SELF – Why Brushing Your Hair Can Be So Meaningful If You Have Depression

In what became a viral post on Facebook, Katelyn Marie Todd described perfectly what it is like to be depressed, and how hard it is to take care of yourself. Even brushing your hair can be hard.

How common are hygiene issues and what you can do to help a struggling loved one were some of the questions SELF set out to answer for their readers. I was pleased to help with this great roundup of what it’s like to be depressed and how to help.

To read the full article, click HERE.


Depression can impact people on such a fundamental level because taking care of yourself requires energy, effort, and the belief that you’re worth it.


People who suffer from depression don’t tend to have these in abundance, licensed clinical psychologist Alicia H. Clark, Psy.D., tells SELF. “Hopelessness sets in, and hopelessness can fuel feelings of worthlessness that preclude a sense of self-pride and respect in a circular way: ‘I am worthless, so why should I bother?’ becomes ‘I can’t be bothered, so I feel even more worthless,’” she explains.

There can be subtle signs someone is sliding into different self-care patterns due to depression, per Clark. For example, a loved one who always blows out her hair and suddenly stops without reason (coupled with other symptoms of depression), or wearing the same clothes repeatedly when they’ve always taken pride in their appearance, may be signs that they’re struggling.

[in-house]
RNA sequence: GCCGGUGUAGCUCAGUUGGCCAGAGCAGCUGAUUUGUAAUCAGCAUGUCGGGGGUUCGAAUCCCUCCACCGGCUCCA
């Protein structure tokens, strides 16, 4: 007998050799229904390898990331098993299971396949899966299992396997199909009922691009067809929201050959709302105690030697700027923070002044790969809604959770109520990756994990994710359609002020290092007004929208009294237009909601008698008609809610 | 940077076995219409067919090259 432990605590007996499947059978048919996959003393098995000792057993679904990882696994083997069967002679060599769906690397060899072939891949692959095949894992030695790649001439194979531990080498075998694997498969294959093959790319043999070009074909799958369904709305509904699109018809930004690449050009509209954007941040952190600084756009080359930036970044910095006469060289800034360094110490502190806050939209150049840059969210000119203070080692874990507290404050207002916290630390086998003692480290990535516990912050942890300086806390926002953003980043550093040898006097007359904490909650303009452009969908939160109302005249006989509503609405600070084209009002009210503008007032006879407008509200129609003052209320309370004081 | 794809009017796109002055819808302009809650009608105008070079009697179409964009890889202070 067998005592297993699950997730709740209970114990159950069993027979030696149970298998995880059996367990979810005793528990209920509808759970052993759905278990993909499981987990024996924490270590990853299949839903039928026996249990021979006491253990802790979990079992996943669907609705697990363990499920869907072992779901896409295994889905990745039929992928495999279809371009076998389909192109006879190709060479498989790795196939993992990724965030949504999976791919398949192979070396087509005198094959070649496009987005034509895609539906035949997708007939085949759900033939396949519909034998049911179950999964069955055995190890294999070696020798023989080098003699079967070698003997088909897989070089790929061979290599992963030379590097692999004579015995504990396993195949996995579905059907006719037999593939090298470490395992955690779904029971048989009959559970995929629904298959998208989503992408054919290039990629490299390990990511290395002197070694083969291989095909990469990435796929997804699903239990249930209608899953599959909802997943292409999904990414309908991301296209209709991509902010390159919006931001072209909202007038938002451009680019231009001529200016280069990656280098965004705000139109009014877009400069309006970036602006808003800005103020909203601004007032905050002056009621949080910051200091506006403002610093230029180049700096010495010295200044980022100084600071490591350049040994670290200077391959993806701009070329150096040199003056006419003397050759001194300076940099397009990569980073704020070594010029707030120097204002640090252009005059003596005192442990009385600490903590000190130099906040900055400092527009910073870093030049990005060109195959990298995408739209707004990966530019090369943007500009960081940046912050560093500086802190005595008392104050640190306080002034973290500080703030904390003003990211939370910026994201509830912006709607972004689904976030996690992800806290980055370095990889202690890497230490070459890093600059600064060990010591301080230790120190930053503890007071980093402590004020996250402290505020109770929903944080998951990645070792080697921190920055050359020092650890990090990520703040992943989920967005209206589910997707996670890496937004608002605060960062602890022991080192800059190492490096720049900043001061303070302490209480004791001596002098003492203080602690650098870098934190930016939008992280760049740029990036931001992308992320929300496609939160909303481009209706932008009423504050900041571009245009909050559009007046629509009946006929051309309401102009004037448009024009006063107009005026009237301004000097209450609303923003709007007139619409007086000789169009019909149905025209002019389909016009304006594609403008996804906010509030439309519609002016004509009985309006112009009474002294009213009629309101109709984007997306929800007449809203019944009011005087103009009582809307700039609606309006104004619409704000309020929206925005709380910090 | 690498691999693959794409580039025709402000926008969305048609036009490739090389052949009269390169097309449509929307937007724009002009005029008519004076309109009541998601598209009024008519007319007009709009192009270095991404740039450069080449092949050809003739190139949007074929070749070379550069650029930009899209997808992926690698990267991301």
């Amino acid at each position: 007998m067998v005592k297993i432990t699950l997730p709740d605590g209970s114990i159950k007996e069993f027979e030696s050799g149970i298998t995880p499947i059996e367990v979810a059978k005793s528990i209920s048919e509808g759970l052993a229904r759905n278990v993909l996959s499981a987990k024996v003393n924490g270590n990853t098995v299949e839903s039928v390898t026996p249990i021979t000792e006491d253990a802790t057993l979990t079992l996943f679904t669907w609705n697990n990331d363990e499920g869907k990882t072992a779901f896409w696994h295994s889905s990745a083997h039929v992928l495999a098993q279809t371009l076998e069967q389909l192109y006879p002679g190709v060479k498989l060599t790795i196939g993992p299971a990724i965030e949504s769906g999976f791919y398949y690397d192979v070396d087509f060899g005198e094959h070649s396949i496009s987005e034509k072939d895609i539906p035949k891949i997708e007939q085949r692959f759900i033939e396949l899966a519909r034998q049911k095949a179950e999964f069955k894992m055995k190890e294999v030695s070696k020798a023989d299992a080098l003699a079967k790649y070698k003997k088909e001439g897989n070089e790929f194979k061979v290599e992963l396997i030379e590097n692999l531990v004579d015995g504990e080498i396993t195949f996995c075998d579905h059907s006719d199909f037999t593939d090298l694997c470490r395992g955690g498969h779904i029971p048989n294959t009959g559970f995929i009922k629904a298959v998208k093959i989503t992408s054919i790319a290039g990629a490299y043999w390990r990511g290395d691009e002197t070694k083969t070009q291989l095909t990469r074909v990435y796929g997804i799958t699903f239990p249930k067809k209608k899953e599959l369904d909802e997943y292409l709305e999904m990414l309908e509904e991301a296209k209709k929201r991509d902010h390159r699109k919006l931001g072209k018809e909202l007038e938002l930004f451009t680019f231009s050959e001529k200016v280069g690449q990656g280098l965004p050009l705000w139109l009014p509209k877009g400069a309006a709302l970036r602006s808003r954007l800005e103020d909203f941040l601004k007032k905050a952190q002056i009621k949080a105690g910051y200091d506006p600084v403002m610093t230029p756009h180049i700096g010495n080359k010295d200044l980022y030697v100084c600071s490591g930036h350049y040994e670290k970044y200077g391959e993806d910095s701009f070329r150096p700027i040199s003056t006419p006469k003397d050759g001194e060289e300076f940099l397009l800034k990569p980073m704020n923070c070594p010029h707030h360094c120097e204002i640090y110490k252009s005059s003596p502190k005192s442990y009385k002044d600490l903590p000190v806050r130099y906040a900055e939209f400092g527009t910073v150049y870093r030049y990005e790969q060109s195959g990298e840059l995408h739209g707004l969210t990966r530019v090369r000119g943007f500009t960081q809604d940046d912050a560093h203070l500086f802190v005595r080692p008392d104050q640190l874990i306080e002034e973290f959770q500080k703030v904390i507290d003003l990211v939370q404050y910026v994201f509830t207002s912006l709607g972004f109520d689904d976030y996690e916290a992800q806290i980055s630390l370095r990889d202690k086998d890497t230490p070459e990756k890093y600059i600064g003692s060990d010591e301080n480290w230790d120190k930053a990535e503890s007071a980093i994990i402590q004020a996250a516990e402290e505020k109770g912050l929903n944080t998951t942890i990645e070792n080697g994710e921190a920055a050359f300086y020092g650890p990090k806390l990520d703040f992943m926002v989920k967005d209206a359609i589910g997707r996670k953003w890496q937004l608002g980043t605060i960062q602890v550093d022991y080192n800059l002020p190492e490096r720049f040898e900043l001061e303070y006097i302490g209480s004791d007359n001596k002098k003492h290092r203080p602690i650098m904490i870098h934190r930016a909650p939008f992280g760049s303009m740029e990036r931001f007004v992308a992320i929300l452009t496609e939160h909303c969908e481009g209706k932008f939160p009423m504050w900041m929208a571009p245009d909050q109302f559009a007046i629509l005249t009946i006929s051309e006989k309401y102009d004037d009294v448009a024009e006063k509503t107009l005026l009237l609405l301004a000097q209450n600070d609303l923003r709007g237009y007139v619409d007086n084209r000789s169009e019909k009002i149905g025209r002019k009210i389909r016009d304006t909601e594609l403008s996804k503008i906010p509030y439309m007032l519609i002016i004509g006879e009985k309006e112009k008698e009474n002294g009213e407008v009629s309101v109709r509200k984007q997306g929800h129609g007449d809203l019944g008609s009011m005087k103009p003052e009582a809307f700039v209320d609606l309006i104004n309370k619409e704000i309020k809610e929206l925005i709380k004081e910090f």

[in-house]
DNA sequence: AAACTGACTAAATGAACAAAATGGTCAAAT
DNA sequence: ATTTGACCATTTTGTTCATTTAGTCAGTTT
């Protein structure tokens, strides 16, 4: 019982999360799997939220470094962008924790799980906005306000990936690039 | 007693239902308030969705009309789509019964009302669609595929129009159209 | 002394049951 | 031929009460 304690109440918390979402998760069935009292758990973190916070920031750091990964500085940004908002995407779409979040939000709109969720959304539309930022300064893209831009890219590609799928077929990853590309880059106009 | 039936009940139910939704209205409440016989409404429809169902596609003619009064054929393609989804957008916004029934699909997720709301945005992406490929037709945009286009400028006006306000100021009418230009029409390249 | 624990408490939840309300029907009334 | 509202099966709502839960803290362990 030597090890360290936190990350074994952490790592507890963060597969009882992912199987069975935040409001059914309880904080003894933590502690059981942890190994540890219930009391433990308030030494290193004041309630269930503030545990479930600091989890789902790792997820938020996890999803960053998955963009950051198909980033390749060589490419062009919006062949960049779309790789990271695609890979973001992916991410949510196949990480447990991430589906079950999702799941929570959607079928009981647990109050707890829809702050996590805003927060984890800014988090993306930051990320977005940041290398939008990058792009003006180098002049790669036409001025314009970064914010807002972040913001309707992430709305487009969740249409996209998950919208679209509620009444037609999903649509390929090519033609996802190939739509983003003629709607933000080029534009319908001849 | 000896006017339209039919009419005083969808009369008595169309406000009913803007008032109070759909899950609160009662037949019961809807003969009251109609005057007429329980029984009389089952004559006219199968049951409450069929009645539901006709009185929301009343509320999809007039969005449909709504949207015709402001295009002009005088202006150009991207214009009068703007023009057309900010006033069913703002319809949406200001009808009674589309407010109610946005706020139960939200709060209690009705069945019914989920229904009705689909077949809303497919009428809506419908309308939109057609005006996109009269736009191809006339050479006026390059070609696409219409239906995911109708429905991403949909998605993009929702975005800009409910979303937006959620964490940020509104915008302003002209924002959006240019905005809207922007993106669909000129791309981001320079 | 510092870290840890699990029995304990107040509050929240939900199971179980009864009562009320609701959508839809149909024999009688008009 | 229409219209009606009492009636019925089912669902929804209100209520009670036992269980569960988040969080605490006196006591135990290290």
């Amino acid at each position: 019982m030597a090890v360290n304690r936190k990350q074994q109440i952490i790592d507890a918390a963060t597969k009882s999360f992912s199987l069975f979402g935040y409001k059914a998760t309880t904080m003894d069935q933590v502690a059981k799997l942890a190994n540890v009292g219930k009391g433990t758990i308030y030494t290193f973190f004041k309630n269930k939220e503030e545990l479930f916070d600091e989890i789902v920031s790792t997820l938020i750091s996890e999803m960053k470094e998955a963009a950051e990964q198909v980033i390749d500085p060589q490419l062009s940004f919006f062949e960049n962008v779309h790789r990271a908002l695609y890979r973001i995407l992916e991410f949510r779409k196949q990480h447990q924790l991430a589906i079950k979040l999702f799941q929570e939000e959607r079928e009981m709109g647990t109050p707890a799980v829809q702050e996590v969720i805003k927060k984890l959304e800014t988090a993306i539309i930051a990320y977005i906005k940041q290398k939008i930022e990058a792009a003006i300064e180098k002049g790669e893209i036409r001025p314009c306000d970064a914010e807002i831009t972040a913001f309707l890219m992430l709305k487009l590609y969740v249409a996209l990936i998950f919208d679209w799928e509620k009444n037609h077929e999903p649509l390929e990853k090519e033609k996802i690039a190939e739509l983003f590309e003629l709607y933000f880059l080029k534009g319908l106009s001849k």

Above all, Clark says it’s important to avoid judgment and come from a place of love—even though it can be challenging at times. “It can be hard to understand how someone could simply not get out of bed or clean themselves, and even harder not to be alarmed by it,” she says. “Patience and compassion can help your loved one know you care, as can rational reminders that they are depressed and need help. Offering hope is probably one of the most powerful things you can do.”

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Alicia H. Clark, PsyD